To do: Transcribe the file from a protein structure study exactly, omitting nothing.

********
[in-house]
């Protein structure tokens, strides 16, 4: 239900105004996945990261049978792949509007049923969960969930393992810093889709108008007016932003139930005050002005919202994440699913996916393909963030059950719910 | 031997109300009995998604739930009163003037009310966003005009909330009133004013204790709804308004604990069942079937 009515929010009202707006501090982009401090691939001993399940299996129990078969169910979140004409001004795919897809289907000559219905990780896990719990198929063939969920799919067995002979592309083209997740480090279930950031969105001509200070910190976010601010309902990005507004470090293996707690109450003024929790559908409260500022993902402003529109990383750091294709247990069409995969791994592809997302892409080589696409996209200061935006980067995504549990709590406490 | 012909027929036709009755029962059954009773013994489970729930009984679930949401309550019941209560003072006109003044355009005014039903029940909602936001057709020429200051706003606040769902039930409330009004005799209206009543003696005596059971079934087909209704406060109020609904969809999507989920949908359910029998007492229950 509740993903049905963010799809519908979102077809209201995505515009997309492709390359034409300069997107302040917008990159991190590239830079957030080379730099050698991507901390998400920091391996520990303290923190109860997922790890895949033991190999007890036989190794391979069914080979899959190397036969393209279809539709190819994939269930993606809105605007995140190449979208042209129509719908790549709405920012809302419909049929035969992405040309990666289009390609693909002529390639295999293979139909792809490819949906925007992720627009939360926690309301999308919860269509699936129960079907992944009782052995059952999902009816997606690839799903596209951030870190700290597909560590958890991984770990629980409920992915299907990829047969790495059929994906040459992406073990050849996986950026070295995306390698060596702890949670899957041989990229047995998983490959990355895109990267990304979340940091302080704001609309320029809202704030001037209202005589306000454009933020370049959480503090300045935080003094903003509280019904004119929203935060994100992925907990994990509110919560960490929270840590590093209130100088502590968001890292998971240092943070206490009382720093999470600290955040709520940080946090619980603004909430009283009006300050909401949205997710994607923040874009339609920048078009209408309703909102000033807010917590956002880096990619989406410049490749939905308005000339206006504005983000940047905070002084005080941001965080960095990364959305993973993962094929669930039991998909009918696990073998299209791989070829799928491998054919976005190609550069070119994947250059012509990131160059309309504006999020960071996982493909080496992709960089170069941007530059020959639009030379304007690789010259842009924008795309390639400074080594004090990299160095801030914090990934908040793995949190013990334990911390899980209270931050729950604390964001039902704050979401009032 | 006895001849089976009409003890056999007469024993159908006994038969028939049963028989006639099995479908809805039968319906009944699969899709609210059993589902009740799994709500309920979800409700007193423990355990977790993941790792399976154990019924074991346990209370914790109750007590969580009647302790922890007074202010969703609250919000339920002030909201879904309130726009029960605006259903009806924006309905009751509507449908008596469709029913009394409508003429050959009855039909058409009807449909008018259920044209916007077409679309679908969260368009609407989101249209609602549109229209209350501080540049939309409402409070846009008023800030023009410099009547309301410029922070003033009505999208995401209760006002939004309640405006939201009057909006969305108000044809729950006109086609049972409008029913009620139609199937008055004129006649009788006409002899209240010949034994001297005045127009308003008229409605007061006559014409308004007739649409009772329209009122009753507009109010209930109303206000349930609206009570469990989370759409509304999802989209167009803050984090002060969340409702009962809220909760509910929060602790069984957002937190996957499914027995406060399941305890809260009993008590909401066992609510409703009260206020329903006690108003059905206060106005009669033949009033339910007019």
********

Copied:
[in-house]
């Protein structure tokens, strides 16, 4: 239900105004996945990261049978792949509007049923969960969930393992810093889709108008007016932003139930005050002005919202994440699913996916393909963030059950719910 | 031997109300009995998604739930009163003037009310966003005009909330009133004013204790709804308004604990069942079937 009515929010009202707006501090982009401090691939001993399940299996129990078969169910979140004409001004795919897809289907000559219905990780896990719990198929063939969920799919067995002979592309083209997740480090279930950031969105001509200070910190976010601010309902990005507004470090293996707690109450003024929790559908409260500022993902402003529109990383750091294709247990069409995969791994592809997302892409080589696409996209200061935006980067995504549990709590406490 | 012909027929036709009755029962059954009773013994489970729930009984679930949401309550019941209560003072006109003044355009005014039903029940909602936001057709020429200051706003606040769902039930409330009004005799209206009543003696005596059971079934087909209704406060109020609904969809999507989920949908359910029998007492229950 509740993903049905963010799809519908979102077809209201995505515009997309492709390359034409300069997107302040917008990159991190590239830079957030080379730099050698991507901390998400920091391996520990303290923190109860997922790890895949033991190999007890036989190794391979069914080979899959190397036969393209279809539709190819994939269930993606809105605007995140190449979208042209129509719908790549709405920012809302419909049929035969992405040309990666289009390609693909002529390639295999293979139909792809490819949906925007992720627009939360926690309301999308919860269509699936129960079907992944009782052995059952999902009816997606690839799903596209951030870190700290597909560590958890991984770990629980409920992915299907990829047969790495059929994906040459992406073990050849996986950026070295995306390698060596702890949670899957041989990229047995998983490959990355895109990267990304979340940091302080704001609309320029809202704030001037209202005589306000454009933020370049959480503090300045935080003094903003509280019904004119929203935060994100992925907990994990509110919560960490929270840590590093209130100088502590968001890292998971240092943070206490009382720093999470600290955040709520940080946090619980603004909430009283009006300050909401949205997710994607923040874009339609920048078009209408309703909102000033807010917590956002880096990619989406410049490749939905308005000339206006504005983000940047905070002084005080941001965080960095990364959305993973993962094929669930039991998909009918696990073998299209791989070829799928491998054919976005190609550069070119994947250059012509990131160059309309504006999020960071996982493909080496992709960089170069941007530059020959639009030379304007690789010259842009924008795309390639400074080594004090990299160095801030914090990934908040793995949190013990334990911390899980209270931050729950604390964001039902704050979401009032 | 006895001849089976009409003890056999007469024993159908006994038969028939049963028989006639099995479908809805039968319906009944699969899709609210059993589902009740799994709500309920979800409700007193423990355990977790993941790792399976154990019924074991346990209370914790109750007590969580009647302790922890007074202010969703609250919000339920002030909201879904309130726009029960605006259903009806924006309905009751509507449908008596469709029913009394409508003429050959009855039909058409009807449909008018259920044209916007077409679309679908969260368009609407989101249209609602549109229209209350501080540049939309409402409070846009008023800030023009410099009547309301410029922070003033009505999208995401209760006002939004309640405006939201009057909006969305108000044809729950006109086609049972409008029913009620139609199937008055004129006649009788006409002899209240010949034994001297005045127009308003008229409605007061006559014409308004007739649409009772329209009122009753507009109010209930109303206000349930609206009570469990989370759409509304999802989209167009803050984090002060969340409702009962809220909760509910929060602790069984957002937190996957499914027995406060399941305890809260009993008590909401066992609510409703009260206020329903006690108003059905206060106005009669033949009033339910007019």